meticulously crafted from gold, lapis lazuli, and copper. Featuring an eagle with a lion’s head, it represents the land of Sumer and the goddess Ningersu, providing a captivating glimpse into ancient Mesopotamian history and symbolism.
This pendant of gold and lapis lazuli is part of “The Treasure of Ur,” although the name is somewhat misleading. Ur is a Sumerian city, but the Treasure of Ur was found in Mari, which is an Akkadian city.
The pendant was found in a sealed clay jar buried under a Pre-Sargonic palace of the Early Dynasty III period (ED III). The jar contained more than a hundred items, including jewelry, cylinder seals, and statuettes. Most of the objects, like the Anzud pendant, were Sumerian, but other items were manufactured in different parts of Mesopotamia. One of the most important pieces of treasure is an elongated bead inscribed with the name of Mesanepada, the king of Ur, founder of the First Dynasty of Ur. His father was Meskalamdug. Both men were Kings of Kish, the traditional title given to any king who ruled all of Sumer and Akkad.
Lapis lazuli bead from the Treasure of Ur, discovered by André Parrot in 1965.
The inscriptions that are engraved on the eight-sided bead are translated as follows:
“(For) … / Mesanepada/ the king of Ur/ son of Meskalamdug/ the king of Kish/ consecrated
(this bead).” The name of the god or goddess for whom the bead was dedicated is missing
due to damage. The part of the inscription shown above translates as “the king of Ur.”
Why do so many Mari artifacts look Sumerian? They resemble Sumerian artifacts in terms of subject matter and clothing styles and they’re rendered in the same artistic manner. They are so similar that Mari is mistakenly described as the “farthest outpost of Sumerian civilization” even though it is an Akkadian city. It’s as if Sumer and Mari were in parallel universes. This is surprising because Mari was as far from Sumer as you could get and still be in southern Mesopotamia. In between Sumer and Mari was the entire Akkadian nation.
A map of Mesopotamia showing Mari in relation to Sumer.
I wrote to a colleague and asked her if she had any pictures of Mari artifacts that looked “suspiciously Sumerian” to please send me a copy. She wrote back and said,
“All of the ED III artifacts from Mari look Sumerian to me!”
“Okay,” I thought to myself, “I’m not the only one who thinks so.”
I began to suspect that “plunder and booty” might explain why so many ED III artifacts from Mari look Sumerian. Let’s take a look at some Mari artifacts to determine if they are Sumerian or Akkadian.
This shell plaque was found in the palace of Mari. It is dated circa 2500 B.C. The Louvre correctly identified it as a Sumerian soldier because the helmet, shoulder armor, and
battleaxe, is the same equipment used by soldiers on the Standard of Ur. However, his outfit
also contains some Akkadian elements. The knotted bun on the back of the helmet is an Akkadian design (see The Gold Helmet of the King of Kish). The fringe of his skirt is broad, like the leafy fringe on a Sumerian skirt, but it is also long, like the fringe on the skirt of an Akkadian soldier. As explained in Weapons: the Tombs of Ur, he is not just a soldier, he is
a king. He is a Sumerian King of Kish, possibly Eannatum, the ruler of Sumer and Akkad. He is in full regalia, with some accoutrements that are Sumerian and some that are Akkadian. There is an important political reason for this, as will later be explained.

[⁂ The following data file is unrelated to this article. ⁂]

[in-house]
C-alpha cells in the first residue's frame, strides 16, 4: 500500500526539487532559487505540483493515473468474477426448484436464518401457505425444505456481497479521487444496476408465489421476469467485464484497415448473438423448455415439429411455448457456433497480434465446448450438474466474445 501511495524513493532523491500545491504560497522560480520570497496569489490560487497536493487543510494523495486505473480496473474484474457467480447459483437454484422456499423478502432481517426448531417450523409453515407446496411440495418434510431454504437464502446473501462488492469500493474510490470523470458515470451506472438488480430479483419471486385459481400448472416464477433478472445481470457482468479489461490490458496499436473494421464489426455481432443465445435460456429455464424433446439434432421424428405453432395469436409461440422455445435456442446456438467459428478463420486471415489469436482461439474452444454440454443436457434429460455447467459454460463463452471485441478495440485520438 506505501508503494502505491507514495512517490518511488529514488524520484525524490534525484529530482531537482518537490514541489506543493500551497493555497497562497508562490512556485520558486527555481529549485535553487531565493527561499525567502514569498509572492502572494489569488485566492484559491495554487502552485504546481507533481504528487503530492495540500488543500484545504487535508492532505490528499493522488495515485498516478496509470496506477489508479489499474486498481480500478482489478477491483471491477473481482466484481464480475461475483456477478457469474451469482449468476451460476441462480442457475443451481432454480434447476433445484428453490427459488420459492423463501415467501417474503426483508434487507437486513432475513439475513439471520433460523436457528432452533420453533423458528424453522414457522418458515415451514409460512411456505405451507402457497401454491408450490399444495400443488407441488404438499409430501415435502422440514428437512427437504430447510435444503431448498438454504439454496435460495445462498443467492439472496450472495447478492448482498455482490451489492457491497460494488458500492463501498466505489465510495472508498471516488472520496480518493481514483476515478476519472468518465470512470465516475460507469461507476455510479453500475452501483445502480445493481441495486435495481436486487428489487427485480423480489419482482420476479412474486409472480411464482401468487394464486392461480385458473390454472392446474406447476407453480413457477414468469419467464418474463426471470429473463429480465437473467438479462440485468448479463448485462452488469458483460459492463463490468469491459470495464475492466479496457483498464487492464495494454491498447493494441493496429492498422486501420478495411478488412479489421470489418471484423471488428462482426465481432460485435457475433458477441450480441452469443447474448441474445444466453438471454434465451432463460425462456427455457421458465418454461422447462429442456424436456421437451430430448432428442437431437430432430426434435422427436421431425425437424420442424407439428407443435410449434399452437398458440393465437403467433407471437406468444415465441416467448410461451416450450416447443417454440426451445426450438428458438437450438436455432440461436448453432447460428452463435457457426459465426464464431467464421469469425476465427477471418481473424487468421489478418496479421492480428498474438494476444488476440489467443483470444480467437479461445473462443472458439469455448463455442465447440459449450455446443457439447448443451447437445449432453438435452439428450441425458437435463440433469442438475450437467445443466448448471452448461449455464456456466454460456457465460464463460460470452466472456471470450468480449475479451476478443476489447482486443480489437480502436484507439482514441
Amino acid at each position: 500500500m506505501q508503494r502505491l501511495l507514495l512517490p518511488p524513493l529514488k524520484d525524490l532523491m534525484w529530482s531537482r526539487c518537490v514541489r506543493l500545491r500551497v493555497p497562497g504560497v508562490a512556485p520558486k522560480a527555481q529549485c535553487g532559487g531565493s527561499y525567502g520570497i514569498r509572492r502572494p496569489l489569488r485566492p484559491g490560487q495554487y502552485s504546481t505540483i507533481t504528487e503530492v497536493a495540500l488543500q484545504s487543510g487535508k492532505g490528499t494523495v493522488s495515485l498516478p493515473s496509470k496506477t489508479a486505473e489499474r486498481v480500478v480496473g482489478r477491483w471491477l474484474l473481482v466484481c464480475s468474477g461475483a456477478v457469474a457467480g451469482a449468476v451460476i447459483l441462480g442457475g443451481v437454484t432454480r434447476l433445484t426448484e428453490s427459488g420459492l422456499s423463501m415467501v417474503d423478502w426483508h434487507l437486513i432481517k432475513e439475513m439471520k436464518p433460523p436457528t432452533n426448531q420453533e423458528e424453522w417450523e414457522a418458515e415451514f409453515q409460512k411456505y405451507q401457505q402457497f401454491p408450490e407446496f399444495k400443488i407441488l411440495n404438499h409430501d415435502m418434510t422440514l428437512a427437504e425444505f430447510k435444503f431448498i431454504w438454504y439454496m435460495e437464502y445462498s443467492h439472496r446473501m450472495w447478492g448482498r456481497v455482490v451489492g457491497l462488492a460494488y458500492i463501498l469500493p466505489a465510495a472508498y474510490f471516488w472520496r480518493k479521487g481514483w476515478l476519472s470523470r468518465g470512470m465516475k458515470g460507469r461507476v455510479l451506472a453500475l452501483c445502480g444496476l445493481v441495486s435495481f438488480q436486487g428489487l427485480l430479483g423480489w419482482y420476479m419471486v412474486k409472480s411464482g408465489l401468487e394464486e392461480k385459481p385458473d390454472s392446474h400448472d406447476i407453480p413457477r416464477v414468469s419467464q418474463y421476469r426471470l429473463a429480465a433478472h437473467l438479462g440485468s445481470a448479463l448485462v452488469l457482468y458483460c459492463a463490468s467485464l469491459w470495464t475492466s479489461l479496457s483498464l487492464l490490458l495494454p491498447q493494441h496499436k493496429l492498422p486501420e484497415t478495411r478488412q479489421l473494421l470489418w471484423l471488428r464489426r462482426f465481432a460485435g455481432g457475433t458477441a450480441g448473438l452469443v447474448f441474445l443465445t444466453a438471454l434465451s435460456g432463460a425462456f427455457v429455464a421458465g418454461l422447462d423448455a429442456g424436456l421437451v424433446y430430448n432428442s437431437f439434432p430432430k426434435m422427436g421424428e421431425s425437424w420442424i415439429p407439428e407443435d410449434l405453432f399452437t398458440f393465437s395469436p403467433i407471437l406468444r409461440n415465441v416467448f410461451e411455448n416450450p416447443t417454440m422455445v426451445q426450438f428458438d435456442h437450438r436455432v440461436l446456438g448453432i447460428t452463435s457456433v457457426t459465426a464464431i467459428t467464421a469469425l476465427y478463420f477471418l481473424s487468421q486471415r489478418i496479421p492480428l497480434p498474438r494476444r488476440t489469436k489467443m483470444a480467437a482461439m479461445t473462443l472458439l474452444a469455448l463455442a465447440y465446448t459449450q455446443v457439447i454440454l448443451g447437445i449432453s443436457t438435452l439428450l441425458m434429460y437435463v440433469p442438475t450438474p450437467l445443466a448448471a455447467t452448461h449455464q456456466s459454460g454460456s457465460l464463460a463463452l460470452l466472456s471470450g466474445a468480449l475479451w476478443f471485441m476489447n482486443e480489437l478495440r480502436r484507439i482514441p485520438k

Limestone plaque found in the palace of Mari: This is a very important artifact because it is the first depiction of siege warfare in the ancient world. On the left, a soldier stands behind (and beneath) a large curved shield made of bundled reeds. The shield is very cumbersome and it would be completely impractical on an open battlefield where rapid mobility is required. Instead, the shield is designed for siege warfare, for battles fought at the base of a city wall. The curved top protects the soldier from missiles being thrown down by the defenders on the top of the wall. Beside the soldier is an archer shooting a flaming arrow. This is one of the earliest depictions of a bow and arrow being used in combat. Moreover, it is a “recurved bow,” with tips that curve away from the archer when the bow is strung, which gives the arrow greater speed and power. Flaming arrows were not used against infantry formations, instead they were used to set buildings on fire. Notice how the archer is shooting the arrow straight up, in order to clear the city wall. Meanwhile the body of an enemy defender (who is portrayed naked to show he is dead) tumbles down from the top of the wall. Taken all together, it is quite a dynamic scene.
I suggest that these men are not the soldiers of Mari. They are Sumerian. The skirt and the shoulder armor exactly matches those worn by Sumerian soldiers on the Standard of Ur. The shoulder armor is worn only by the nobility, so the soldier shown on the left is a lord, possibly a king. The archer on the right is a commoner. He wears a spotted garment like the common soldiers in the phalanx formation on the Standard of Ur. Throughout history, the archers were always commoners. That’s because they fought from a distance, which was considered to be somewhat cowardly. They were quite unlike the noble lords, full of bravado, who fought in heroic battles of individual combat, up close and personal.
On the Standard of Ur, the king wears the distinctive shoulder armor. He has just defeated the Akkadian king in individual combat. The common soldier wears a spotted cloak. The uniforms of each city-state had unique markings to make the soldiers easy to identify on the battlefield.
So the world’s first depiction of siege warfare is definitely Sumerian. Which raises another interesting question: Why would a plaque showing a Sumerian victory be displayed in the palace of Mari? More about that later.